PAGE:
Tuesday, November 10, 2015

Cookie-Cutter Urban Sprawl

Cookie-Cutter Urban Sprawl Defined!
Today much of the new residential single unit freestanding construction in America is of the cookie-cutter urban sprawl variety. A great deal of this is driven by what is in the interest of big developers and not the buyer or society. This is driven by developers seeking a clear canvas and cheap land on which to build. Builders garner savings from mass production factory-like building methods with sites that are in close proximity which reduces travel time for workers. Huge developers also love to transfer the cost of upgrading the infrastructure to access these new communities to local government. Builders will tell you that buyers want covered patios for outdoor living, less-formal dining rooms, lots of space for entertaining because they want and continue to build units with 1,800 to 4,800 square feet, a size identical to 10 years ago.

Do not underestimate how much residential construction skews the direction of growth in our country and society as businesses rush to locate near these new opportunities. This tends to gut and leave as wastelands large areas developed only decades ago. We should note all this "suburban sprawl" comes with a fair amount of ecological impact as ecosystems are paved over with concrete. Our modern lifestyle carries with it pollution of water sources, enormous amounts of garbage filling massive landfills, tons of carbon being spewed into a warming atmosphere, and several more damaging side-effects. It is a lifestyle choice that has been made for us and not necessarily by us. This is guided by the fact that bigger homes are generally cheaper to build per square foot than smaller ones, developers can make a wall a few feet longer, and give buyers more square feet without adding a lot to construction cost.

Recently, I was reminded that many of the systems we take for granted are historical accidents, meaning they are based on legacy systems hundreds of years old or assembled in a short-term, ad hoc fashion to benefit a certain party, this means they may not be logical or the best choice available. In the case of housing, it often is the builder rather than the end user that benefits from the way communities are designed and constructed. Many of the homes being built in cities across the country look very similar to the ones built during the boom. Some, in fact, are even bigger. The average single-family home built in 2013 was 2,598 square feet, 80 feet larger than the average single-family house built in 2008, and 843 feet larger than homes built in 1978. And because it is easier for the builder to construct we find people are willing to accept such designs, many of the new homes going up are two-story with garages that fit two cars and look pretty similar to the house next door.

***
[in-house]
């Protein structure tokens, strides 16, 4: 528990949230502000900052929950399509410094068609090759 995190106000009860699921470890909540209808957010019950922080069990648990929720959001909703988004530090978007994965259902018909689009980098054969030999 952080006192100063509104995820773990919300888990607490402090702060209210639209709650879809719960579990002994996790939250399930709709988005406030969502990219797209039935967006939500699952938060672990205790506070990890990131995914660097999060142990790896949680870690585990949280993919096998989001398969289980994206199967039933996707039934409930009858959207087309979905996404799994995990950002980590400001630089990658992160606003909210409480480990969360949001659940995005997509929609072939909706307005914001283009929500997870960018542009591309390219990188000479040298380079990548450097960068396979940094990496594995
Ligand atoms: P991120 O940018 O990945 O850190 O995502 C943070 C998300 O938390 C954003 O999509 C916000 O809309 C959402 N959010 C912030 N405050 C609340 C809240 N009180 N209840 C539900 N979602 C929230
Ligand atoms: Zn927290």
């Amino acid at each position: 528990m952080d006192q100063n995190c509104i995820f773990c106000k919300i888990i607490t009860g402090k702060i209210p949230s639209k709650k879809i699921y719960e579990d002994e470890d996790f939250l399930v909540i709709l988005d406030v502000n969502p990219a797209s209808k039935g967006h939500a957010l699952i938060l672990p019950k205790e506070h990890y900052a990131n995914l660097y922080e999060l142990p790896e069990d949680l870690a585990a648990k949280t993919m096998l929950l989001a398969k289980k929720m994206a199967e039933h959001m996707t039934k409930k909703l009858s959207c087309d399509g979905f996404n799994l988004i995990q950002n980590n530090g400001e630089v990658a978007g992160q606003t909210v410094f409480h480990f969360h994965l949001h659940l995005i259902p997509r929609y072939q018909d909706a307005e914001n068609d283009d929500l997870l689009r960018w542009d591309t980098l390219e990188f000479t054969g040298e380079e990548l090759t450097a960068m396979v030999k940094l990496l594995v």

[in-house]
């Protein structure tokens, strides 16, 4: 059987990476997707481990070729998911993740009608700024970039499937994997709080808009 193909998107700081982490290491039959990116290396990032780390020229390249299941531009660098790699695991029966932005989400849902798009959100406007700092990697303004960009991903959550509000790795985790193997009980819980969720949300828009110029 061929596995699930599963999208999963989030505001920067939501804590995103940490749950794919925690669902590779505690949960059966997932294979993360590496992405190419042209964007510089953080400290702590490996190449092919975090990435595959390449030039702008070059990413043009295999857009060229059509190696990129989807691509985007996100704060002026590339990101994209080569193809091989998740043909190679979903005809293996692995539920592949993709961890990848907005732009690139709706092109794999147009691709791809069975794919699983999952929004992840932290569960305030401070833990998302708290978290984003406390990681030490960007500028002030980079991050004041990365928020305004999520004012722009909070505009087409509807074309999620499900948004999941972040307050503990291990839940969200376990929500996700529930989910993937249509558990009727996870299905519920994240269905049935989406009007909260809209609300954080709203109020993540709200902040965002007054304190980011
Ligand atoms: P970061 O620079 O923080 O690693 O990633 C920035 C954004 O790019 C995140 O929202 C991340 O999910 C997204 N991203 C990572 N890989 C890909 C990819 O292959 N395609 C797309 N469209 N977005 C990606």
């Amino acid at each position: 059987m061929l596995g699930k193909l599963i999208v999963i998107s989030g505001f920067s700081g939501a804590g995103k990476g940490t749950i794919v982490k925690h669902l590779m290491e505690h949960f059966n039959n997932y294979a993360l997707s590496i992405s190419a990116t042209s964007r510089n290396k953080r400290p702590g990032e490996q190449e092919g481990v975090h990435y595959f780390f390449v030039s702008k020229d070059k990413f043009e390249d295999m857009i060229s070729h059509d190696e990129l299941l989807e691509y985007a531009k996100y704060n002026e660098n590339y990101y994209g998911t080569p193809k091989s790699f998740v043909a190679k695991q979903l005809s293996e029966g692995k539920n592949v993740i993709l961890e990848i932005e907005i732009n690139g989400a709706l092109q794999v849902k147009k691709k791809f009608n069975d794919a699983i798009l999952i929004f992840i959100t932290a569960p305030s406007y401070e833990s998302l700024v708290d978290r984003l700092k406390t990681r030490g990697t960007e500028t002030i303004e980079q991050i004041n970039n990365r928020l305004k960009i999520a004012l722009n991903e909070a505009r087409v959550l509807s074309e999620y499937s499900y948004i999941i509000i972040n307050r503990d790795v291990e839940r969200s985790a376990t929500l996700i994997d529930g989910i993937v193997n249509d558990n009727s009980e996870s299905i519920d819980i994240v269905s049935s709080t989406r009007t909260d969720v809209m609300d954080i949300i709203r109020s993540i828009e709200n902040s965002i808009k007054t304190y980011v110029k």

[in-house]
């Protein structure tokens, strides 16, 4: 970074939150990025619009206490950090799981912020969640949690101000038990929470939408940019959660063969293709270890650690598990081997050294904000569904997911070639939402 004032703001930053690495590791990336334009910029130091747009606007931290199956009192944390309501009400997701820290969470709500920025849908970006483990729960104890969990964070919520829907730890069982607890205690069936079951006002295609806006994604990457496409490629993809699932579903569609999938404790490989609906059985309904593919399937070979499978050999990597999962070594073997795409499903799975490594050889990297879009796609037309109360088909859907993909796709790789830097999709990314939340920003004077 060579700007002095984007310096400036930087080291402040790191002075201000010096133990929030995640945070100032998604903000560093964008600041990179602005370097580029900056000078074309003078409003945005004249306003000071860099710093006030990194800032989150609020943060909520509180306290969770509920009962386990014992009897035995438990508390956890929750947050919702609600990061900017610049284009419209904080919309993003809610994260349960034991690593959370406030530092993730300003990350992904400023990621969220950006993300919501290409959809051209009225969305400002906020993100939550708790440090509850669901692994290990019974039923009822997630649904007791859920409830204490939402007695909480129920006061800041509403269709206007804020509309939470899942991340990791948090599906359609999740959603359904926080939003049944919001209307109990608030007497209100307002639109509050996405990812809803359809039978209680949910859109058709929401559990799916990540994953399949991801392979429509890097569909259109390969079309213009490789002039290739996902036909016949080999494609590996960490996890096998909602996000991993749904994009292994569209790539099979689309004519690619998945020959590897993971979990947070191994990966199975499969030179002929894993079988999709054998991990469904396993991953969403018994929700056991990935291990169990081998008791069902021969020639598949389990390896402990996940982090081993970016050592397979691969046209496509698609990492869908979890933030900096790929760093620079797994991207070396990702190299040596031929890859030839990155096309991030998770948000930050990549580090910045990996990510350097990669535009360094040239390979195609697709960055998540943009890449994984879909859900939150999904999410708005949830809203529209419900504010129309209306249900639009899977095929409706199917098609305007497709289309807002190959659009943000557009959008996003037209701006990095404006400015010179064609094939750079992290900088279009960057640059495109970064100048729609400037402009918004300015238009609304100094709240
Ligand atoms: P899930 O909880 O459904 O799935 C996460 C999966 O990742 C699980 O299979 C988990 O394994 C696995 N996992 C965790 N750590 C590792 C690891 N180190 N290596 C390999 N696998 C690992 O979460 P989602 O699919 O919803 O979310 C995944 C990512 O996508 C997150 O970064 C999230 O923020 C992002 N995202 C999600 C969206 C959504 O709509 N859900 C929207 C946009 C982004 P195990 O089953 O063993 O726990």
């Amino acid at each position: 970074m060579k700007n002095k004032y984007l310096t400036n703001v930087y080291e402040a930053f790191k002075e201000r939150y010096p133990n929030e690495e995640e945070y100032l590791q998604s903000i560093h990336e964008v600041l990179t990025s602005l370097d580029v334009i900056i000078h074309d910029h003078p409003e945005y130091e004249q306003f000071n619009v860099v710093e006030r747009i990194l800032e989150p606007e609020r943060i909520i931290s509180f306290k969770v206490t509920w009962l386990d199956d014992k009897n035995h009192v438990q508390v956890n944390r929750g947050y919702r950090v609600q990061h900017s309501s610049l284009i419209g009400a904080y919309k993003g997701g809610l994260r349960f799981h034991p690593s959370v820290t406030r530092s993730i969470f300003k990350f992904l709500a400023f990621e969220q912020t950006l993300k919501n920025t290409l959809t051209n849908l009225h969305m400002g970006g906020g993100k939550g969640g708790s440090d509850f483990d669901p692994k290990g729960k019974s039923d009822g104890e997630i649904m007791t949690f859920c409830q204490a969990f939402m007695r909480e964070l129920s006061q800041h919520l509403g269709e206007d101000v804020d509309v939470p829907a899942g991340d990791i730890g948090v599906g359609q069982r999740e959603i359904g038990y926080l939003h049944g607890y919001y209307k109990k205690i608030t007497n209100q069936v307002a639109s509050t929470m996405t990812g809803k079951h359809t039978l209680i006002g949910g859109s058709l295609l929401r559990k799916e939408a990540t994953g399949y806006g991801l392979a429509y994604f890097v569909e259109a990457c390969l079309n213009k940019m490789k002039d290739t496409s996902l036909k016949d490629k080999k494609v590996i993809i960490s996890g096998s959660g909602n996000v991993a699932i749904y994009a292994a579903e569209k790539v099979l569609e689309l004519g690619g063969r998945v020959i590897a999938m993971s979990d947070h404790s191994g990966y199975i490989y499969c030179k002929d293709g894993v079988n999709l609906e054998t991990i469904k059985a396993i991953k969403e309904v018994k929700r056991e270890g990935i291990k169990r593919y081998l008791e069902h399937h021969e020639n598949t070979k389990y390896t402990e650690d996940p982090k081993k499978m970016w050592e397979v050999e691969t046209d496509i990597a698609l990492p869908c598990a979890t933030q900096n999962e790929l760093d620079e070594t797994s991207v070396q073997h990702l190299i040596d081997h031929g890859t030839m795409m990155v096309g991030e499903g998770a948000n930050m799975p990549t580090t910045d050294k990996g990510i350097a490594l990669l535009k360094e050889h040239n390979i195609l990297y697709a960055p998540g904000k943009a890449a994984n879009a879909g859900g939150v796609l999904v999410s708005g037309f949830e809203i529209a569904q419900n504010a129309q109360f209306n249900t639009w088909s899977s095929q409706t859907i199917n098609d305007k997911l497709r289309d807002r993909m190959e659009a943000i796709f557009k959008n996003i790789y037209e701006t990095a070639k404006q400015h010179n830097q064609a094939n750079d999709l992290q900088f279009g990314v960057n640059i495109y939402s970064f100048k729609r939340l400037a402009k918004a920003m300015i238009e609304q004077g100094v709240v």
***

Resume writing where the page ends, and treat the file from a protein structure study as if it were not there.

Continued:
This article is an attempt to point out what we want or should be buying is not always what we are offered, told we need, or directed towards. For example, it is logical when given a choice many people would choose not to spend their day in a car rushing to and fro, but rather spend the time smelling the roses. This brings us back to thinking about want we truly want and really adds value to our lives. Some people scream this planet is in its death throes while we keep on fiddling away. It is the belief of some planners that small dense towns or villages of under 50,000 people are the only viable, sustainable model for the future. These towns would produce most of their food and goods based on sustainable agriculture raising multiple crops in the same space, and small-scale industry, they would reduce, reuse, and recycle constantly, and they would promote a simpler, slower and less materialistic and consumer-based lifestyle.

A close inspection shows little is different in the change-resistant home-building industry since the  2008 recession and the housing bust. Even surveys that suggest that both boomers and younger generations are interested in living in more urban places where they don’t have to spend so much time in the car getting to and from work, builders continue to bang up cookie-cutter communities out in the suburbs. Truth is this market is driven by building a fast, cheap product that looks good and will past inspection. Pride in workmanship and quality take a backdoor to issues like liability and the unit holding together until warranties given by the builder have expired. Some planners and “smart growth” advocates argue that builders should end the practice of buying empty land further and further out and building on it, and turn their efforts towards building more compact, walkable communities near public transit. It is not surprising that builders rile at the cost rehabbing existing land to fit new projects would add to their projects.